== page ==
Milk pedas (Doodh peda)

Wish you all a very happy republic day.

“ is April 10th, so your exam results must be out. Did you pass? Where are the pedas?” this was a general question for us when we were in primary schools (1st to 7th standard/grade is called primary school in India, I have no idea what it is called in other countries). It was a kind of tradition for us to distribute pedas among neighbors/relatives when we got the results. Not any pedas, it had to be home made smooth, delicious milk pedas. I specifically remember this because I would actually pester aayi to make pedas for me, so that I could give to my favorite neighbors.

Thats not the only occasion when these pedas made their appearance. They were an integral part of any happy occasion for us. Got engaged? distribute pedas. Gave birth to a baby? distribute pedas. There were hundreds of such occasions on which these beauties would make an appearance.

I never understood whats the deal with happiness and pedas. I guess it all started from the fact that milk and sugar are the basic components found in any Indian home. I remember aayi would make them in big bulk. They were always the beautiful creamy color and had melt-in-the-mouth-delicious taste.

So, recently when I was talking to aayi, she reminded me about these pedas. I got all excited about it. Even though she told me to use khoya/khova to make my life easy, I disagreed. I said, I will atleast make it once from scratch. She said it has to be made on a very low heat and takes a very long time.

When she said long time, I thought may be she is talking about 1hr or so, and I thought I can handle it easily. So I started making the pedas on one beautiful evening. I started with 4 cups of milk. I kept it on a medium heat and once in a while gave it good stir. As usual, I was multitasking – doing a thousand things with this. After 1 hr, the milk looked almost the same volume (it must have reduced about 1/2 inch or so, but not at all noticeable at that time). After 2 hrs, it had reduced a bit and the color had started turning slightly red. I knew something went wrong there because aayi’s pedas never had a red color. Along with reducing milk, my patience was also reducing. After 2 and 1/2 hrs, I added sugar and kept on mixing. It still didn’t have any signs of becoming hard. I knew that it had to be cooked till some white edges show up. I stirred and stirred and stirred till it got almost dry. Then I decided its time to take it off the heat. I took it on a plate and tried giving them nice shape. By then, they had already become hard and so red that I was sure if I heated them more, they would completely burn. V, who was looking at me, said, I should make it like pedas and not small balls. (May be it was his lucky day, I didn’t throw a fit at him for saying that).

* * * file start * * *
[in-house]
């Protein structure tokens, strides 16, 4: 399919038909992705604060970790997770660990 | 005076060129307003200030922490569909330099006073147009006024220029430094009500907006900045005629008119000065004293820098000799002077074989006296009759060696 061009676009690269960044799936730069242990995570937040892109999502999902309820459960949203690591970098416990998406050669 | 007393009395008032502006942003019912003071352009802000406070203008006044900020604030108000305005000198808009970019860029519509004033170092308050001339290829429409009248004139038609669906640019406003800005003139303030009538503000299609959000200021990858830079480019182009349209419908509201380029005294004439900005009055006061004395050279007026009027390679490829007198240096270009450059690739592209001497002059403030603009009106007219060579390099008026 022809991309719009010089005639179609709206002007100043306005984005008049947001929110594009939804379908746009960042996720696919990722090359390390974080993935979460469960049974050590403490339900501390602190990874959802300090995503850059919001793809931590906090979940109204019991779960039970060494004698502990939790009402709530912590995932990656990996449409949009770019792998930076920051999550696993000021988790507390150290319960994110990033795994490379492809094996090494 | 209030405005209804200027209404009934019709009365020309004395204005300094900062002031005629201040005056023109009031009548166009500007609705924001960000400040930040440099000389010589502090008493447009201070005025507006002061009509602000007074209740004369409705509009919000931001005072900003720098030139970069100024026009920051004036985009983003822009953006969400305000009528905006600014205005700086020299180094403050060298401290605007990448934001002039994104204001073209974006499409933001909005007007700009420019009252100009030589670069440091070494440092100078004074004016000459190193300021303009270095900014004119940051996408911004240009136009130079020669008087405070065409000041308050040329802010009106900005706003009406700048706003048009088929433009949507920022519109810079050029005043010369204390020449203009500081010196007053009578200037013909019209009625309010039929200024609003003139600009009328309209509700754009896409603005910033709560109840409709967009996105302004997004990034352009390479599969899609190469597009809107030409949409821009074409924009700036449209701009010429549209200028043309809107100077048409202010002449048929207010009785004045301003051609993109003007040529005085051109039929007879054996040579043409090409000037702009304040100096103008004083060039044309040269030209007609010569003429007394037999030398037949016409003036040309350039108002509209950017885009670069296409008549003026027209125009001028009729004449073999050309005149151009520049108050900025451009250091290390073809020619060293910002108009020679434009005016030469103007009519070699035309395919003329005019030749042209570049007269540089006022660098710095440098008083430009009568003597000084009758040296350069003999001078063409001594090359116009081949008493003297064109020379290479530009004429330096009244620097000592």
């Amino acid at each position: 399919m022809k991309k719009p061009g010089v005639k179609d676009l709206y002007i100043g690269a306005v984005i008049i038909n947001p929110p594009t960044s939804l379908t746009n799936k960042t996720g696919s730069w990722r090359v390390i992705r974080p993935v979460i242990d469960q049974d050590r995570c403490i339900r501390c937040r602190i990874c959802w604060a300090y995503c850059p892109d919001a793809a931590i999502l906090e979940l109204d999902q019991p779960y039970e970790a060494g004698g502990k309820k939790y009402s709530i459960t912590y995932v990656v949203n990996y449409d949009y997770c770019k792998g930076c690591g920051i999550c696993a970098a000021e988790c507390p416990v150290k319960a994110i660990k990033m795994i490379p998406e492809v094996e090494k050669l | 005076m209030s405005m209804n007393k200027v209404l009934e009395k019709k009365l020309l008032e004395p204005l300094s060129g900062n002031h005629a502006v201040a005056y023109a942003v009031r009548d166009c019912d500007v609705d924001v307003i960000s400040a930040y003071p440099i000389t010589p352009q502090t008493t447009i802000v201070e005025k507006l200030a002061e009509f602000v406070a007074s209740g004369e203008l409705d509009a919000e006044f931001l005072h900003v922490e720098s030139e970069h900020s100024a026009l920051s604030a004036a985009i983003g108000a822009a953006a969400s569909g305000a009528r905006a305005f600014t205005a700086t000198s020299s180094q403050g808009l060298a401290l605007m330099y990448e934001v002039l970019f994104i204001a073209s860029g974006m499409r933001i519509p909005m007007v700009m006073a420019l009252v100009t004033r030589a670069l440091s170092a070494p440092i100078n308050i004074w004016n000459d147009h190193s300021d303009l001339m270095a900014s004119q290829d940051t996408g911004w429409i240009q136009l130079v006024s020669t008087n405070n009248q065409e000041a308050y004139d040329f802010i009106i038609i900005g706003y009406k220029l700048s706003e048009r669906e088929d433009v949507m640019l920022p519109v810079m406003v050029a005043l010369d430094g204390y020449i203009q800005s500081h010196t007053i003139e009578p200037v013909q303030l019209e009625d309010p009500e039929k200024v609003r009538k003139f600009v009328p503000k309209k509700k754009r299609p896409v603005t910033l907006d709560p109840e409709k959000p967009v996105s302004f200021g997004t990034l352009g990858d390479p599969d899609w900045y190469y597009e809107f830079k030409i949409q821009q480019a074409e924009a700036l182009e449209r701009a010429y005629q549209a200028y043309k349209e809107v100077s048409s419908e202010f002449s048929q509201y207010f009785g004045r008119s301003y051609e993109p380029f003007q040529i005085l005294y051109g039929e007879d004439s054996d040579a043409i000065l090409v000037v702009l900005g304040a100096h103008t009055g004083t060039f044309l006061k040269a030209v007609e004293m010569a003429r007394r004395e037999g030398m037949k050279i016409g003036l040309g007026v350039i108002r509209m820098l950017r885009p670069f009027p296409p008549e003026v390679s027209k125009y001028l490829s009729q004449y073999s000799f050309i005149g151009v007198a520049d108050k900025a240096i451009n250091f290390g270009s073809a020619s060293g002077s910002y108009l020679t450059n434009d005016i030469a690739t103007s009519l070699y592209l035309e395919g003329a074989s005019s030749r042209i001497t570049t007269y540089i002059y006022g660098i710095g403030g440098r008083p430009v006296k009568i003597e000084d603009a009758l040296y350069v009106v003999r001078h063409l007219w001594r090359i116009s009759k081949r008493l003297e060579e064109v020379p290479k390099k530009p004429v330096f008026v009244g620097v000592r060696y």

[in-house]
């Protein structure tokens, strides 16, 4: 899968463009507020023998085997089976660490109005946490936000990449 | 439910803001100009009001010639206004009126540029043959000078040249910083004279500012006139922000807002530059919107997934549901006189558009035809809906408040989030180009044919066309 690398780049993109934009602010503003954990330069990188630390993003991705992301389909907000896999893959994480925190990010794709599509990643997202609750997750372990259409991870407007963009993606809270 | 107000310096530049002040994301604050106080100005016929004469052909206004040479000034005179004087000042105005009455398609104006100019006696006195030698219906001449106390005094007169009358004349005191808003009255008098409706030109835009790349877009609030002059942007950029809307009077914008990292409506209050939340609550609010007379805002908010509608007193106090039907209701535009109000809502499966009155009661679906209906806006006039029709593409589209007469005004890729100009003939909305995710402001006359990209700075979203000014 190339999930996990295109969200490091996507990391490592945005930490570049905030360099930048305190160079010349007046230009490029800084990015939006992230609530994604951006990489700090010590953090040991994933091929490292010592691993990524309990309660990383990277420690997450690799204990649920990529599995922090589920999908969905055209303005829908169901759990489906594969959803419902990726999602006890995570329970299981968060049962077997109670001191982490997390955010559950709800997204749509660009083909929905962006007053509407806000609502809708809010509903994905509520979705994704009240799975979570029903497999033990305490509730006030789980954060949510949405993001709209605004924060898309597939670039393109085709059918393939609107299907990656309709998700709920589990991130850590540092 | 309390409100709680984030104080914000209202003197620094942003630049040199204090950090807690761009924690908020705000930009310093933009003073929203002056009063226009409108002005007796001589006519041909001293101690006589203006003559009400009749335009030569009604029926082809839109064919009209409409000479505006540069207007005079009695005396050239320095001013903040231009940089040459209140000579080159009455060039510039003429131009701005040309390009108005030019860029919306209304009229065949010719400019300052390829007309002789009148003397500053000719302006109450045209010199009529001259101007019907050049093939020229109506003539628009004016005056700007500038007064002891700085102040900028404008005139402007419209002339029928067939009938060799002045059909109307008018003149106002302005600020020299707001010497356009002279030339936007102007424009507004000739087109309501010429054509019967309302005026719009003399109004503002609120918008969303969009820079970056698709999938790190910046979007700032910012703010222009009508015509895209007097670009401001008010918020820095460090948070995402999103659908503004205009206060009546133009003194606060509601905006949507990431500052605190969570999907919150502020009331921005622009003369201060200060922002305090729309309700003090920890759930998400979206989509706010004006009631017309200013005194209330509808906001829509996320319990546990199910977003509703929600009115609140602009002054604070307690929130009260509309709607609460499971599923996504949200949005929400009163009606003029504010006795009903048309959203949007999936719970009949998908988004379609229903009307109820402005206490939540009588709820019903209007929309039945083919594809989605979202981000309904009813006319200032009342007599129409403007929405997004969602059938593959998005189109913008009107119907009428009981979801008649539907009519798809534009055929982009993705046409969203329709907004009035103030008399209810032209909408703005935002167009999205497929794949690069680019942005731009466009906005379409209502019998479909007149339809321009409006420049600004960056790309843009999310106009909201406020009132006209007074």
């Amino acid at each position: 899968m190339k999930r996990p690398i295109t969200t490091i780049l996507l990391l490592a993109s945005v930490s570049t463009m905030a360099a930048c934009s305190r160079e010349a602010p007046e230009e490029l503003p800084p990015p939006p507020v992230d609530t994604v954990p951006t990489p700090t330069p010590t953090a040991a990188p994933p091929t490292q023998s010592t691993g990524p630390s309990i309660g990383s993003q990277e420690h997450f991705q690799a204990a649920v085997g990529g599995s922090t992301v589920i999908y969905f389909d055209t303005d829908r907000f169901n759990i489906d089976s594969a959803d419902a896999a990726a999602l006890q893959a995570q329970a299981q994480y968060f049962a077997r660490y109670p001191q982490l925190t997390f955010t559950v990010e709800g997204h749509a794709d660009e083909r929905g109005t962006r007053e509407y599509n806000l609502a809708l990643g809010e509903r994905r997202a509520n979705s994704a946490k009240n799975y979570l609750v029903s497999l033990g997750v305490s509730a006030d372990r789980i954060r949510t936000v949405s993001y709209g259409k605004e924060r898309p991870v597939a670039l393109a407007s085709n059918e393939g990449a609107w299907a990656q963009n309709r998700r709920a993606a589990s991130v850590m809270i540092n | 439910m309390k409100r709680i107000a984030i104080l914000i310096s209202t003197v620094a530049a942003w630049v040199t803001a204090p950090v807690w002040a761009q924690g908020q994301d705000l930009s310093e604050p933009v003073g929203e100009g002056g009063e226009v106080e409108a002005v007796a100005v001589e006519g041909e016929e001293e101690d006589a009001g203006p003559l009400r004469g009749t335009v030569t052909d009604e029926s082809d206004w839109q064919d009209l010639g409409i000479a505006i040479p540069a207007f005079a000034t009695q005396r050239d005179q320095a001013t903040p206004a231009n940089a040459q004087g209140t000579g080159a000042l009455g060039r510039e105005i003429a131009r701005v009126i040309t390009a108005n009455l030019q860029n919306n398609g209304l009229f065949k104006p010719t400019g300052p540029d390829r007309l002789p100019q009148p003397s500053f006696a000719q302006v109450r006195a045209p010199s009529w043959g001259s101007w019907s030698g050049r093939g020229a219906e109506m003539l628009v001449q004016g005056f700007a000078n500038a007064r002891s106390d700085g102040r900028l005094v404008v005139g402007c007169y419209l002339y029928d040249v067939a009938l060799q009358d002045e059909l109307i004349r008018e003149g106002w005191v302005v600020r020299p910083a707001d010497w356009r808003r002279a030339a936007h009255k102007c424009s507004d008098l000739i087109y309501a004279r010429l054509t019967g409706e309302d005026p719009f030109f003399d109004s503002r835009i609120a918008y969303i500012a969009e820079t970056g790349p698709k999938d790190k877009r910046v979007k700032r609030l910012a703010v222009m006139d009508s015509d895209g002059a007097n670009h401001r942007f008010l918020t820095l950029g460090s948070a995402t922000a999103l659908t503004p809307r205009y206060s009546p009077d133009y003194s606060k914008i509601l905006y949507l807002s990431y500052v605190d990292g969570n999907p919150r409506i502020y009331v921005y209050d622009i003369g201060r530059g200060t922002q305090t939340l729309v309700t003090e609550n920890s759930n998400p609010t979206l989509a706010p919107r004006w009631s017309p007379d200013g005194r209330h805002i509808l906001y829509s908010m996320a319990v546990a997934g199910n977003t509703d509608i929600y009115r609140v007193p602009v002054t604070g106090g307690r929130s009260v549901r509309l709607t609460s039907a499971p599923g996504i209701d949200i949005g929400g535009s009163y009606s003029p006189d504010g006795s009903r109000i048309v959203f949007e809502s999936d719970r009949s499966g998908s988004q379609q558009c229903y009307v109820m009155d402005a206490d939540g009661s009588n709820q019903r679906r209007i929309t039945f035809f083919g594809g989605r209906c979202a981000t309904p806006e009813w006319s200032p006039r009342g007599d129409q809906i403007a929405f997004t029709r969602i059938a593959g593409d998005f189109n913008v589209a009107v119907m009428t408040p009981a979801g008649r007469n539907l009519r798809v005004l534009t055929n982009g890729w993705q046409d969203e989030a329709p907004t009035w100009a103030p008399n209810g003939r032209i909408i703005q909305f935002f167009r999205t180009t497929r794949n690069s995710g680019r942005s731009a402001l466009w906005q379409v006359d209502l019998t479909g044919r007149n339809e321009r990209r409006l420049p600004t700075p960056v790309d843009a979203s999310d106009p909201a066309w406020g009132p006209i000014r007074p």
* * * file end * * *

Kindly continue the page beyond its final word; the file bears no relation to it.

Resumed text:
After that incident I swore that it was my first and last attempt at making pedas. I promptly declared to aayi that she had given me a wrong recipe and how could she do that. I also told her that I have joined “I hate peda” group. Poor aayi, I never imagined she would have felt bad about it. For next two weeks, everyday when I talked to her, she told me how sad she was for all my effort at making pedas didn’t bear fruit. I didn’t take it seriously for 2-3days, but then it got into my little brain that she was infact really sad about it. Not because I wasted 4 cups of milk or because of my oath of not trying it again, but because she knew how much difficult it was to make them and she thought I must be really upset about it. So I assured her that I will try it again some time and this time no matter what, I will make sure it comes out right. She gave me few more tips this time. She said if I want to get them light in color, I should continuously stir the milk and also should make it on a real low heat.

So last week, on a Saturday morning, when we had lost internet and TV connection and having a heavy snowfall, I decided to make this again (well, I needed something to kill the time). I started at 8 AM. This time I kept the heat on medium-low. I kept a continuous watch on it. For the first hour, I stirred the milk once in every 3-5 mins. Then I started mixing continuously. After 15mins, I was exhausted, so pulled a chair near the stove. That didn’t work out very well, because the stove level is higher than the chair, so I had keep my hand in raised position.